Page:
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  • How to make NAFTA sustainable, equitable July 19, 2017
    Global Affairs Canada is consulting Canadians on their priorities for, and concerns about, the planned renegotiation of the North American Free Trade Agreement (NAFTA). In CCPA’s submission to this process, Scott Sinclair, Stuart Trew and Hadrian Mertins-Kirkwood point out how NAFTA has failed to live up to its promise with respect to job and productivity […]
    Canadian Centre for Policy Alternatives
  • What’s next for BC? July 4, 2017
    Five weeks ago the CCPA-BC began a letter to our supporters with this statement: “What an interesting and exciting moment in BC politics! For a bunch of policy nerds like us at the CCPA, it doesn’t get much better than this.” At the time, we were writing about the just-announced agreement between the BC NDP […]
    Canadian Centre for Policy Alternatives
  • Could skyrocketing private sector debt spell economic crisis? June 21, 2017
    Our latest report finds that Canada is racking up private sector debt faster than any other advanced economy in the world, putting the country at risk of serious economic consequences. The report, Addicted to Debt, reveals that Canada has added $1 trillion in private sector debt over the past five years, with the corporate sector […]
    Canadian Centre for Policy Alternatives
  • The energy industry’s insatiable thirst for water threatens First Nations’ treaty-protected rights June 21, 2017
    Our latest report looks at the growing concerns that First Nations in British Columbia have with the fossil fuel industry’s increasing need for large volumes of water for natural gas fracking operations. Titled Fracking, First Nations and Water: Respecting Indigenous rights and better protecting our shared resources, it describes what steps should be taken to […]
    Canadian Centre for Policy Alternatives
  • Betting on Bitumen: Alberta's energy policies from Lougheed to Klein June 8, 2017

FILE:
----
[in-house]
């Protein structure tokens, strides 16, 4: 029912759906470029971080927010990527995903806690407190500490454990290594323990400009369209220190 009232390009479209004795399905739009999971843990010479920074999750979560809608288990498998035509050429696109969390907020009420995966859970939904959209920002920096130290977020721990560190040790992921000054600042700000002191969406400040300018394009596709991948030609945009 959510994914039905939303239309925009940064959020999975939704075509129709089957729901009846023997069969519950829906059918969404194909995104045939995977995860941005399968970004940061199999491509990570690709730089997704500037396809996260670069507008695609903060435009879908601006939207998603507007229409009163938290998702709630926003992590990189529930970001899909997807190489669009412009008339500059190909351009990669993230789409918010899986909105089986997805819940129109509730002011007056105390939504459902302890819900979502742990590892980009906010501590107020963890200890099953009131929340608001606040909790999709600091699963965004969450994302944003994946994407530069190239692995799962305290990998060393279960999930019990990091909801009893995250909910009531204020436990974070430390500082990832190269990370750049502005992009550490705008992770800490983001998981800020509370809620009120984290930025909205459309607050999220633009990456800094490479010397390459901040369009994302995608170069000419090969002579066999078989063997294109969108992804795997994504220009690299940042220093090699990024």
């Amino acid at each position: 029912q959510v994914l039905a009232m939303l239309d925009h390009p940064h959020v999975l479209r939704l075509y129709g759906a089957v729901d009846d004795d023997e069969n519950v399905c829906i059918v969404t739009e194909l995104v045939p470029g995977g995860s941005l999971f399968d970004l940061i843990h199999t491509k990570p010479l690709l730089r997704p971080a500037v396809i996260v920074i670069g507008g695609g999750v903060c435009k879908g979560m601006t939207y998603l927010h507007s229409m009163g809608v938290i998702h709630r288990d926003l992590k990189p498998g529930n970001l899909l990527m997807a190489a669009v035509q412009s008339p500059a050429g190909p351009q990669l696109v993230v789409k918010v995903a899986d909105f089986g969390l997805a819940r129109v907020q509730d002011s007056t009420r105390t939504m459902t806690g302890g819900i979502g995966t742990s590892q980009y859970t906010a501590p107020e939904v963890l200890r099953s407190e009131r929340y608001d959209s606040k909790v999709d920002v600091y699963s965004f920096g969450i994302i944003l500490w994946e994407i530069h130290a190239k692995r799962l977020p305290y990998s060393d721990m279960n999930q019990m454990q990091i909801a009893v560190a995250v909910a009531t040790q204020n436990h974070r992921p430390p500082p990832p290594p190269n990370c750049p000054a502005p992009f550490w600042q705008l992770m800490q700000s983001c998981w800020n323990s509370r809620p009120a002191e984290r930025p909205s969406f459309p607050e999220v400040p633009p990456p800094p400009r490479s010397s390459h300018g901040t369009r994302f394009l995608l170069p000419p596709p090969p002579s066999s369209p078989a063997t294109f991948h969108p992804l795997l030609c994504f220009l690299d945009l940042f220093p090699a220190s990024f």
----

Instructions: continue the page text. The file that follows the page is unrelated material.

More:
The role of government in Alberta, both involvement and funding, has been critical in ensuring that more than narrow corporate interests were served in the development of the province’s bitumen resources.  A new report contrasts the approaches taken by two former premiers during the industry’s early development and rapid expansion periods.  The Lougheed government invested […]
    Canadian Centre for Policy Alternatives
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The Progressive Economics Forum

Measuring Youth Unemployment

Miles Corak has a great post up about Paul Krugman’s “favourite gauge” of unemployment, the employment rate.  Looking at the ratio of employed to population for working age men, he shows that the employment recovery in Canada appears to have stalled, moving very little since January 2011.

The graph below shows youth unemployment (right axis) and employment (left axis) from January 2007.  In August 2012, youth unemployment was 14.8% – an improvement of 1.6 percentage points since the peak of the recession.  The youth employment rate in August, however, was actually at its lowest point since the recession hit, with only 54% of youth aged 15-24 employed.  So, by the employment rate, there has been no lasting recovery for youth.

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Comments

Comment from Brandon L
Time: September 16, 2012, 2:12 pm

Not forgetting to mention many youth are starting with debt that cannot be discharged in bankruptcy, are watching prices rise for basic necessities without matching wages, salaries, or incomes, expected to pay for baby boomers.

The typical social liberals (me) don’t care who you sleep with, choose too marry(polygamists, homosexual, heterosexual, asexuality), put whatever drug into your own body. This demographic which was poison to social conservatives, or % of old people. How many young people agree with the above is the majority

New Right from this group state only in living in one means is conservative enough(much easier sell politically) especially after watching their parents, or themselves take on to much debt. New Right states – the govt assumes the right to take your property without your consent – through taxation, and the coperations (and especially the creditors of banks, who hold their bonds) also assume the right to take your property without your consent through inflation, higher cost of life

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